Once the trial court has granted a new trial, we will reverse this decision only for an abuse of discretion. Schuh v. Silcox, 581 N.E.2d 926, 927 (Ind.Ct.App.1991). An abuse of discretion will be found when the trial court's action is against the logic and effect of the facts and circumstances before it and the inferences which may be drawn therefrom. DeVittorio v. Werker Bros., Inc., 634 N.E.2d 528, 530 (Ind.Ct.App.1994). We review the record only to see if: (a) the trial court abused its discretion; (b) a flagrant injustice has occurred; or (c) the appellant has presented a very strong case for relief from the trial court's order granting a new trial. Hixson, 711 N.E.2d at 70. However, we neither reweigh the evidence nor judge the credibility of the witnesses. Id. The trial court has broad discretion to grant or deny a motion for a new trial. Schuh, 581 N.E.2d at 927. The trial court's action in granting a new trial is given a strong presumption of correctness. Keith v. Mendus, 661 N.E.2d 26, 32 (Ind.Ct.App.1996), trans. denied.
Therefore, it is our duty to affirm the trial court's order for a new trial unless it is clearly demonstrated by Chaffin that the trial court abused its discretion.
II. Special Findings of Fact
Chaffin first contends that the trial court erred in setting aside the jury verdict and granting a new trial because special findings of fact required by Trial Rule 59(J)(7) were insufficient. We agree.
Under Trial Rule 59(J)(7):
When a new trial is granted because the verdict, findings or judgment do not accord with the evidence, the court shall make special findings of fact upon each material issue or element of the claim or defense upon which a new trial is granted. Such finding shall indicate whether the decision is against the weight of the evidence or whether it is clearly erroneous as contrary to or not supported by the evidence; if the decision is found to be against the weight of the evidence, the findings shall relate the supporting and opposing evidence to each issue upon which a new trial is granted; if the decision is found to be clearly erroneous as contrary to or not supported by the evidence, the findings shall show why judgment was not entered upon the evidence.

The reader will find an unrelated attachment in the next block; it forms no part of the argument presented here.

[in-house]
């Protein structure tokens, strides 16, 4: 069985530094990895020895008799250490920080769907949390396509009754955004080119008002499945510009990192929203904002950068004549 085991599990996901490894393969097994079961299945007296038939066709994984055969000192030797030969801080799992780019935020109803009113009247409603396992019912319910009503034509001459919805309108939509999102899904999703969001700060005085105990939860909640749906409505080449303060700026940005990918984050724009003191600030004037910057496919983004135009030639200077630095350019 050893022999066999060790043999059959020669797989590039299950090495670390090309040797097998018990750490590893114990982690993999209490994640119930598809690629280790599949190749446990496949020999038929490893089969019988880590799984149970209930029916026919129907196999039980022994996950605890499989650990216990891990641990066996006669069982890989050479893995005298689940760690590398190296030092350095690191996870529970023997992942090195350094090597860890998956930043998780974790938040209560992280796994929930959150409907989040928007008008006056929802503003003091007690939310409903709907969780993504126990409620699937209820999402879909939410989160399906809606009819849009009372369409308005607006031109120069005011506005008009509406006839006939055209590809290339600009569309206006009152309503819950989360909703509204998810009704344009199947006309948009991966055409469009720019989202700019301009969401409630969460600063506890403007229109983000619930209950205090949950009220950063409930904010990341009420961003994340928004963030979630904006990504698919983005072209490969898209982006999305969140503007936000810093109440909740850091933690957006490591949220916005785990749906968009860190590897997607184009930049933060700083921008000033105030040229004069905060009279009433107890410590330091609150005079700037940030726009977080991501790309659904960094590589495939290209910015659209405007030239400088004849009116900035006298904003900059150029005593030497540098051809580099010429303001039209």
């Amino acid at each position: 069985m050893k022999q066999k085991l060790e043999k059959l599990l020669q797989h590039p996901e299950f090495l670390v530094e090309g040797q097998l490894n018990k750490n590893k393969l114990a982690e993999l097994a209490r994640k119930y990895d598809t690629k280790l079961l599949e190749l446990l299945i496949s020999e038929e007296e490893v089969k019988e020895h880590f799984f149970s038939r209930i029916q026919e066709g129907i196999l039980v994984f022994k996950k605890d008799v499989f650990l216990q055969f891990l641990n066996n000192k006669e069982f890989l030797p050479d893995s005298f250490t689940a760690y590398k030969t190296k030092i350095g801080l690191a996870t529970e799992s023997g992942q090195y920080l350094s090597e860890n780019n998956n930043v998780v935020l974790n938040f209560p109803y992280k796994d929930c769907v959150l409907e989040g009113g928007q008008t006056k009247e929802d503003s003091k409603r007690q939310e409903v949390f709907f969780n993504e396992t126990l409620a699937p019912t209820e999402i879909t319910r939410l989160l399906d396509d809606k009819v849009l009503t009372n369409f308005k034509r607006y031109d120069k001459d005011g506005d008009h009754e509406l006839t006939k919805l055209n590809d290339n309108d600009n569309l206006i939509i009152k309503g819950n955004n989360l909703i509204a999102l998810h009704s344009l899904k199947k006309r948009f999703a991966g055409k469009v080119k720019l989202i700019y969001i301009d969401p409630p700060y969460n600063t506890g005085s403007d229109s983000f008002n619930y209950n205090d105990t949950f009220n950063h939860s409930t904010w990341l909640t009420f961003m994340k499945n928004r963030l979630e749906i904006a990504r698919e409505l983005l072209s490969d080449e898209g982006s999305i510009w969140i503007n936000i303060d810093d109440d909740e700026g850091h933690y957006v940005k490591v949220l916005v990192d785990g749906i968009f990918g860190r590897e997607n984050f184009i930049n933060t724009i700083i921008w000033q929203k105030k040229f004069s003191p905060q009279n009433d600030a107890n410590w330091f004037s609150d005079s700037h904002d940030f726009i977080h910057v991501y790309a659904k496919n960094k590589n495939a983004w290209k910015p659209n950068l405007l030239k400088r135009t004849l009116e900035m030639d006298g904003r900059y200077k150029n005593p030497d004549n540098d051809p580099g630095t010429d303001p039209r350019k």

The procedural requirements outlined in Trial Rule 59(J)(7) have been characterized as “paramount,” and the process of entering the requisite findings as “arduous and time-consuming.” State v. McKenzie, 576 N.E.2d 1258, 1260 (Ind.Ct.App.1991), trans. denied. The purpose of the special findings of fact is to provide the parties and the reviewing court with the theory of the trial court's decision. DeVittorio, 634 N.E.2d at 531. The findings may summarize the evidence so long as the summary is complete enough to facilitate appellate review. Malacina v. Malacina, 616 N.E.2d 1061, 1063 (Ind.Ct.App.1993).
The trial court's January 12, 2001, order on Chaffin's Motion to Correct Errors provides in pertinent part that:
Comes now the Court by Senior Judge, Betty Shelton Cole, and finds that [Chaffin's] Motion for New Trial should be, and is hereby granted for the reason that the jury verdict was not supported by sufficient evidence either of comparative fault or damages.
Appellant's Appendix at 7-8.